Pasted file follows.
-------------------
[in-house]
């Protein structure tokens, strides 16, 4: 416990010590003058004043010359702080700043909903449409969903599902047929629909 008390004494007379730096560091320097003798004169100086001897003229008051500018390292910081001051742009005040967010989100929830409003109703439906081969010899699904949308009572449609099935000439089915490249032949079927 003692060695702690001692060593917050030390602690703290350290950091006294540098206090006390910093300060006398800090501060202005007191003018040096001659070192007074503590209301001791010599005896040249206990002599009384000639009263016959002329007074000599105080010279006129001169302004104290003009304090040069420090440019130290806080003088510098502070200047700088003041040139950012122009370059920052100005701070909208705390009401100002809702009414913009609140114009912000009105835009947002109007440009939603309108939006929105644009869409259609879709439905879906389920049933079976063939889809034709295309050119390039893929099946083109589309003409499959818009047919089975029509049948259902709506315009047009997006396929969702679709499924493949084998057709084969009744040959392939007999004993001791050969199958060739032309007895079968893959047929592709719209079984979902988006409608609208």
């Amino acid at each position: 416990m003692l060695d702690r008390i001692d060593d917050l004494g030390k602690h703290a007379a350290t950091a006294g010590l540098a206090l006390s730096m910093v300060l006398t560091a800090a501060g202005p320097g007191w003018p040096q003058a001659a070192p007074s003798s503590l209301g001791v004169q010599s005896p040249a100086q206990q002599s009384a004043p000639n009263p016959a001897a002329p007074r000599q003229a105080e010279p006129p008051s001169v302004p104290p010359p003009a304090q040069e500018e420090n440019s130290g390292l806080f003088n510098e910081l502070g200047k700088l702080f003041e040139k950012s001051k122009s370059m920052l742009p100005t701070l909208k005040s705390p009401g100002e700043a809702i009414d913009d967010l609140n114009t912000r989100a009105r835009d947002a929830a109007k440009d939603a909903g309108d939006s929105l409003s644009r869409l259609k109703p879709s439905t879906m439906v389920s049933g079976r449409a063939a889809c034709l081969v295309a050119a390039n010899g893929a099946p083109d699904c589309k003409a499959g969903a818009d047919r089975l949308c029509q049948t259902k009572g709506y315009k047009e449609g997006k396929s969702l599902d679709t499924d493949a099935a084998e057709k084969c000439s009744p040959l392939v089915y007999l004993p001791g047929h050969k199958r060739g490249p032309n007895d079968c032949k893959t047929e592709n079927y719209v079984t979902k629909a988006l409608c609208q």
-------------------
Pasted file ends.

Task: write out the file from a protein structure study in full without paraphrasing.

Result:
[in-house]
């Protein structure tokens, strides 16, 4: 416990010590003058004043010359702080700043909903449409969903599902047929629909 008390004494007379730096560091320097003798004169100086001897003229008051500018390292910081001051742009005040967010989100929830409003109703439906081969010899699904949308009572449609099935000439089915490249032949079927 003692060695702690001692060593917050030390602690703290350290950091006294540098206090006390910093300060006398800090501060202005007191003018040096001659070192007074503590209301001791010599005896040249206990002599009384000639009263016959002329007074000599105080010279006129001169302004104290003009304090040069420090440019130290806080003088510098502070200047700088003041040139950012122009370059920052100005701070909208705390009401100002809702009414913009609140114009912000009105835009947002109007440009939603309108939006929105644009869409259609879709439905879906389920049933079976063939889809034709295309050119390039893929099946083109589309003409499959818009047919089975029509049948259902709506315009047009997006396929969702679709499924493949084998057709084969009744040959392939007999004993001791050969199958060739032309007895079968893959047929592709719209079984979902988006409608609208």
């Amino acid at each position: 416990m003692l060695d702690r008390i001692d060593d917050l004494g030390k602690h703290a007379a350290t950091a006294g010590l540098a206090l006390s730096m910093v300060l006398t560091a800090a501060g202005p320097g007191w003018p040096q003058a001659a070192p007074s003798s503590l209301g001791v004169q010599s005896p040249a100086q206990q002599s009384a004043p000639n009263p016959a001897a002329p007074r000599q003229a105080e010279p006129p008051s001169v302004p104290p010359p003009a304090q040069e500018e420090n440019s130290g390292l806080f003088n510098e910081l502070g200047k700088l702080f003041e040139k950012s001051k122009s370059m920052l742009p100005t701070l909208k005040s705390p009401g100002e700043a809702i009414d913009d967010l609140n114009t912000r989100a009105r835009d947002a929830a109007k440009d939603a909903g309108d939006s929105l409003s644009r869409l259609k109703p879709s439905t879906m439906v389920s049933g079976r449409a063939a889809c034709l081969v295309a050119a390039n010899g893929a099946p083109d699904c589309k003409a499959g969903a818009d047919r089975l949308c029509q049948t259902k009572g709506y315009k047009e449609g997006k396929s969702l599902d679709t499924d493949a099935a084998e057709k084969c000439s009744p040959l392939v089915y007999l004993p001791g047929h050969k199958r060739g490249p032309n007895d079968c032949k893959t047929e592709n079927y719209v079984t979902k629909a988006l409608c609208q």